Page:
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by Matt Campbell

The future of Honda Australia’s hybrid range appears to be in doubt, and its hero performance-focused hybrid model – the Honda CR-Z – could be on the chopping block.

The CR-Z was dropped in Europe and the UK earlier this year, but the company stated it would continue building the CR-Z despite it sharing platform components and hybrid bits with the defunct Insight. The CR-Z and Insight both feature the same 1.5-litre petrol engine which is teamed to a bank of batteries and electric motor, albeit with different power outputs.

It has become clear to CarAdvice that the company’s Australian arm could axe the two-door petrol-electric sports car.

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“We are evaluating CR-Z long-term strategy right now,” said Honda Australia director Stephen Collins.

When asked if the brand is considering a price cut from the current $38,490 starting point, Collins suggested that while nothing official had been implemented, bargains were out there to be had.

“We have been clearing some aged stock with dealer incentives recently,” Collins told CarAdvice when asked about July’s big sales jump, which saw 34 examples of the CR-Z sold – a record month for that car. For perspective, Honda has only sold 62 units for all of 2014, meaning the July figure was well over half the running annual total.

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The Japanese brand previously offered four hybrid models as part of its line-up – the Insight, Civic Hybrid, CR-Z and Jazz Hybrid – and touted its petrol-electric models as being a key part of its range.

However, in early 2014 the company axed the Insight globally due to lacklustre sales. The hybrid-powered Civic sedan wasn’t included in a range update just a few months, and it remains unclear if the brand will offer an updated version of the Civic Hybrid here.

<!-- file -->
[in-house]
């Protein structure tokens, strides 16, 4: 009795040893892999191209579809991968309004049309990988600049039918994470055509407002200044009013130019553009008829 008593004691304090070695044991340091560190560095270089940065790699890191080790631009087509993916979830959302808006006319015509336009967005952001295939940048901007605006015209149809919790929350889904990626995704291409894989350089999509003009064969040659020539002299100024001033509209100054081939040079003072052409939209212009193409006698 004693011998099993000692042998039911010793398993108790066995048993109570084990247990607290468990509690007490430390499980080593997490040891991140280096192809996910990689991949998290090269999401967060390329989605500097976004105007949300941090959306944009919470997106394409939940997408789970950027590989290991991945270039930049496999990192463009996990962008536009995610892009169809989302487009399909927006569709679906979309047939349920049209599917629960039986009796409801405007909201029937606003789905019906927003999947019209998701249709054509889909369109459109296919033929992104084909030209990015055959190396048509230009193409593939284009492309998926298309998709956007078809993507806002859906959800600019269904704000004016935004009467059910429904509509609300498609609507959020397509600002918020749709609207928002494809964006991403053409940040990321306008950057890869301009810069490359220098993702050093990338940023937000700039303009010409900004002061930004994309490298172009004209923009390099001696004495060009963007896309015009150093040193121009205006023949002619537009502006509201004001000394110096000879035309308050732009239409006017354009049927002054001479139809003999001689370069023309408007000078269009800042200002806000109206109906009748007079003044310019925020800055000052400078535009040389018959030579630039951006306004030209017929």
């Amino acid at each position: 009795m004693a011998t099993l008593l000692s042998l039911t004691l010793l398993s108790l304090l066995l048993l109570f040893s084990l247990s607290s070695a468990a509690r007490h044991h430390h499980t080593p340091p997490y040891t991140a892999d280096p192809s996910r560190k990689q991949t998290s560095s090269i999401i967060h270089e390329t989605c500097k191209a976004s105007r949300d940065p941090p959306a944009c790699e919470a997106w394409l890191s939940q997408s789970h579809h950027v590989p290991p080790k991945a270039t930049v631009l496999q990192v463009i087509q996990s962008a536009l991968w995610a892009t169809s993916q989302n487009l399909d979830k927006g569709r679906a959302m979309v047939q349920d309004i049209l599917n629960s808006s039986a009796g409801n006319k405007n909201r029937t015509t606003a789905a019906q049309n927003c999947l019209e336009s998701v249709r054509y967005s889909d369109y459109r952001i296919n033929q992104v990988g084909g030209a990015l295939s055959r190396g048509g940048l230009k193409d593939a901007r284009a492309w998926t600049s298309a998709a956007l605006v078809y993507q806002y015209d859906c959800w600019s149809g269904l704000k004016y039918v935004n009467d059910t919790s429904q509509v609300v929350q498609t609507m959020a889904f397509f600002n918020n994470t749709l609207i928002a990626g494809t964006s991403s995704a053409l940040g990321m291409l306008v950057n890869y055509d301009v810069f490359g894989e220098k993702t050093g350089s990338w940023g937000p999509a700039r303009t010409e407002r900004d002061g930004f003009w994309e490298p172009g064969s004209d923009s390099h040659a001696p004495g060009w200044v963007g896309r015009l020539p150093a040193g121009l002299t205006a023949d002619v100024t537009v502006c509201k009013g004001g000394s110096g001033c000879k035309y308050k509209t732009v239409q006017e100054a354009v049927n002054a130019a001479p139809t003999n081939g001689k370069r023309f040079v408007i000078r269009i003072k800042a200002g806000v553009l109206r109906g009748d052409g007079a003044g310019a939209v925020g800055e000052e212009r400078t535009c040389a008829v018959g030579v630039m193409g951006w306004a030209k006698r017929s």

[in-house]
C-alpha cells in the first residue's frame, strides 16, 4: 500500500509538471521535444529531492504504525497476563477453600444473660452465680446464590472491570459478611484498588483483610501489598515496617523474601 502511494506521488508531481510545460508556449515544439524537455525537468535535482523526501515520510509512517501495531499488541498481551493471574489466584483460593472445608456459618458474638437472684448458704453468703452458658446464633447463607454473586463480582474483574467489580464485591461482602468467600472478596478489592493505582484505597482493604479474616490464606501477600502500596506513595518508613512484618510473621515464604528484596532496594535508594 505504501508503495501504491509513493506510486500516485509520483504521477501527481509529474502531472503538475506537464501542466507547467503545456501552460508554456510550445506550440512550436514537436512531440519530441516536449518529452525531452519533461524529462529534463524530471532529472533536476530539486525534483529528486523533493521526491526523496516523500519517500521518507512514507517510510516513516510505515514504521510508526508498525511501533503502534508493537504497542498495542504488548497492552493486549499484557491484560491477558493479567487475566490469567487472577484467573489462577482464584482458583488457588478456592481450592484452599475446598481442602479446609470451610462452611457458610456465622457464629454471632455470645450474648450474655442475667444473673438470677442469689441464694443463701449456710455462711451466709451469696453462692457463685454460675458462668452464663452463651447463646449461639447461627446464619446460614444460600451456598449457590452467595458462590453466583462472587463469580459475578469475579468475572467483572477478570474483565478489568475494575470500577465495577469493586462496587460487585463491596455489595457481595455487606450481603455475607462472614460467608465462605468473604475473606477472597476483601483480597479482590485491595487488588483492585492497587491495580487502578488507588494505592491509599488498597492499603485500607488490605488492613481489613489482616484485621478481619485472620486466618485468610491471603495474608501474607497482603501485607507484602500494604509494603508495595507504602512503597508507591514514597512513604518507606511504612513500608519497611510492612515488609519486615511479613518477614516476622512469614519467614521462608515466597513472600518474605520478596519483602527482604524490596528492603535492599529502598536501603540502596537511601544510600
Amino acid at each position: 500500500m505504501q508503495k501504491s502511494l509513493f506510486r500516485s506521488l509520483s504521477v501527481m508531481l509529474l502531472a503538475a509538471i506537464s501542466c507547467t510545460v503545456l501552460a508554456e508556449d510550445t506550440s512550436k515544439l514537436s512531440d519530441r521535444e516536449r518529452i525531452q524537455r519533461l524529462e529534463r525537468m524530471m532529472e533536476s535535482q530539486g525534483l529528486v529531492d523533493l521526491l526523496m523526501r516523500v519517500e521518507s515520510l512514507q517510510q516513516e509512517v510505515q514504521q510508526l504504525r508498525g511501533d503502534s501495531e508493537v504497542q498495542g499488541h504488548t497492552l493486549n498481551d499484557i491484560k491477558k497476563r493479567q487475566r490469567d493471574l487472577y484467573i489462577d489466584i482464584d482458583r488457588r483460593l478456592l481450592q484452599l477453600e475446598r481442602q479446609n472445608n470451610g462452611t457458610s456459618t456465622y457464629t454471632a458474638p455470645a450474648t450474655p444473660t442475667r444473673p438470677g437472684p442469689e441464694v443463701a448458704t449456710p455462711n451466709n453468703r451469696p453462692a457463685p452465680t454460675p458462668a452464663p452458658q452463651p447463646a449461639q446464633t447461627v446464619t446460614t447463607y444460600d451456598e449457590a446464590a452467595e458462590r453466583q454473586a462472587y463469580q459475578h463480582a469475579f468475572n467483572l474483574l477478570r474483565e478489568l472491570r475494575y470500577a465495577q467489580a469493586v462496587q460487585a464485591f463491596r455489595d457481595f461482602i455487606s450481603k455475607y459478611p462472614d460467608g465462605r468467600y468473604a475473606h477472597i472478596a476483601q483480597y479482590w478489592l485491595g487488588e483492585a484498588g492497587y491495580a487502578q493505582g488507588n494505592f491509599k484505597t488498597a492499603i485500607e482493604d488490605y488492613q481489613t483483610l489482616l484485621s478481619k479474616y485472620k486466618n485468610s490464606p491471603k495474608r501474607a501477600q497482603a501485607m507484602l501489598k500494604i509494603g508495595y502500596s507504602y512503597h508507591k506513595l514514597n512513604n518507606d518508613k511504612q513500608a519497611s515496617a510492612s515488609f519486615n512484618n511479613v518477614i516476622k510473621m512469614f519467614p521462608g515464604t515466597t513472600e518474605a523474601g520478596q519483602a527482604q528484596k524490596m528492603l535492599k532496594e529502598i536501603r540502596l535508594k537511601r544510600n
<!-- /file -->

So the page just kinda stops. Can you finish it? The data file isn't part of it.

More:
“We are still selling this model but it is a ‘13 year model,” Collins explained. “Other Civic sedans got a ‘14 model upgrade a month or so back, as that’s why it wasn’t communicated at that time.”

Honda Insight

The existing Jazz Hybrid has also finished up locally following the switch to an all-new Jazz. That car hasn’t yet received the hybrid treatment, and Collins reiterated the brand’s approach for the vital city car.

“Jazz Hybrid is part of our plan, but won’t be this year,” Collins said.

“[Our] priority with new Jazz was to get the petrol engine to market ASAP as we had run out of stock,” he said, and the market reflected that truth in June when only 144 examples were sold – well down on the average of 600 units per month seen in 2013.

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“Timing for Jazz Hybrid next year is TBC,” Collins said.

Honda’s overall sales are down considerably in 2014, with the Japanese brand sweating on the arrival of new models such as the Jazz and City to help revive its fortunes. The Japanese marque has sold 18,151 cars so far this year, down a huge 30.7 per cent on its 2013 tally to the end of July (26,175).




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